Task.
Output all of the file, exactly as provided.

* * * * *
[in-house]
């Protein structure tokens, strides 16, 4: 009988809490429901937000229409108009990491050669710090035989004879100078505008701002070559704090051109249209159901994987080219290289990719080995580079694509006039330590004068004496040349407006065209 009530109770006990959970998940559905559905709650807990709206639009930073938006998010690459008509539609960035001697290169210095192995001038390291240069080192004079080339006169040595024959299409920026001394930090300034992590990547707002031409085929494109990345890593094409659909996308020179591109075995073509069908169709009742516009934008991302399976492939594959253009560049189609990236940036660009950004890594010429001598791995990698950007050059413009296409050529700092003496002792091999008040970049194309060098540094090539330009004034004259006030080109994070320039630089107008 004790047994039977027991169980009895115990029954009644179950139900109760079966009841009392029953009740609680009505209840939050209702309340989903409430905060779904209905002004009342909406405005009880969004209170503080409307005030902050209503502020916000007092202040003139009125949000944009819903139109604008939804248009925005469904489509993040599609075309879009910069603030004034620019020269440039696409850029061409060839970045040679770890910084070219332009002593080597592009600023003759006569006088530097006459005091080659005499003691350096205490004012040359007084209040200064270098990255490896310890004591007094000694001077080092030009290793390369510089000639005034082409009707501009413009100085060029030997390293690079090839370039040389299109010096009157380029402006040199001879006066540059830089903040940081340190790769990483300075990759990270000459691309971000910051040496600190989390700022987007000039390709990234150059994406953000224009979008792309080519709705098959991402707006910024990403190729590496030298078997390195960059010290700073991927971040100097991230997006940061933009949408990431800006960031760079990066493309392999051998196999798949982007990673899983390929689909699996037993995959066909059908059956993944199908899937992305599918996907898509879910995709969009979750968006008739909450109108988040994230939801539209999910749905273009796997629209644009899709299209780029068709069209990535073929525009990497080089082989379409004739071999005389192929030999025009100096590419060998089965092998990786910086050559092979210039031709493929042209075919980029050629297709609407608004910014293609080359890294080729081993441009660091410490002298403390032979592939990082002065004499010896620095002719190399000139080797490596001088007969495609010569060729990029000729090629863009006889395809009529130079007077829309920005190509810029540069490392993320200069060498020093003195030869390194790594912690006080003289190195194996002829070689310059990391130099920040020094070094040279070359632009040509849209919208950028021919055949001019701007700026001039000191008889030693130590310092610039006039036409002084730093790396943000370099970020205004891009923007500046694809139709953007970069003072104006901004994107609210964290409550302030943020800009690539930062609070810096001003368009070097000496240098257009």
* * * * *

[in-house]
């Protein structure tokens, strides 16, 4: 009988809490429901937000229409108009990491050669710090035989004879100078505008701002070559704090051109249209159901994987080219290289990719080995580079694509006039330590004068004496040349407006065209 009530109770006990959970998940559905559905709650807990709206639009930073938006998010690459008509539609960035001697290169210095192995001038390291240069080192004079080339006169040595024959299409920026001394930090300034992590990547707002031409085929494109990345890593094409659909996308020179591109075995073509069908169709009742516009934008991302399976492939594959253009560049189609990236940036660009950004890594010429001598791995990698950007050059413009296409050529700092003496002792091999008040970049194309060098540094090539330009004034004259006030080109994070320039630089107008 004790047994039977027991169980009895115990029954009644179950139900109760079966009841009392029953009740609680009505209840939050209702309340989903409430905060779904209905002004009342909406405005009880969004209170503080409307005030902050209503502020916000007092202040003139009125949000944009819903139109604008939804248009925005469904489509993040599609075309879009910069603030004034620019020269440039696409850029061409060839970045040679770890910084070219332009002593080597592009600023003759006569006088530097006459005091080659005499003691350096205490004012040359007084209040200064270098990255490896310890004591007094000694001077080092030009290793390369510089000639005034082409009707501009413009100085060029030997390293690079090839370039040389299109010096009157380029402006040199001879006066540059830089903040940081340190790769990483300075990759990270000459691309971000910051040496600190989390700022987007000039390709990234150059994406953000224009979008792309080519709705098959991402707006910024990403190729590496030298078997390195960059010290700073991927971040100097991230997006940061933009949408990431800006960031760079990066493309392999051998196999798949982007990673899983390929689909699996037993995959066909059908059956993944199908899937992305599918996907898509879910995709969009979750968006008739909450109108988040994230939801539209999910749905273009796997629209644009899709299209780029068709069209990535073929525009990497080089082989379409004739071999005389192929030999025009100096590419060998089965092998990786910086050559092979210039031709493929042209075919980029050629297709609407608004910014293609080359890294080729081993441009660091410490002298403390032979592939990082002065004499010896620095002719190399000139080797490596001088007969495609010569060729990029000729090629863009006889395809009529130079007077829309920005190509810029540069490392993320200069060498020093003195030869390194790594912690006080003289190195194996002829070689310059990391130099920040020094070094040279070359632009040509849209919208950028021919055949001019701007700026001039000191008889030693130590310092610039006039036409002084730093790396943000370099970020205004891009923007500046694809139709953007970069003072104006901004994107609210964290409550302030943020800009690539930062609070810096001003368009070097000496240098257009």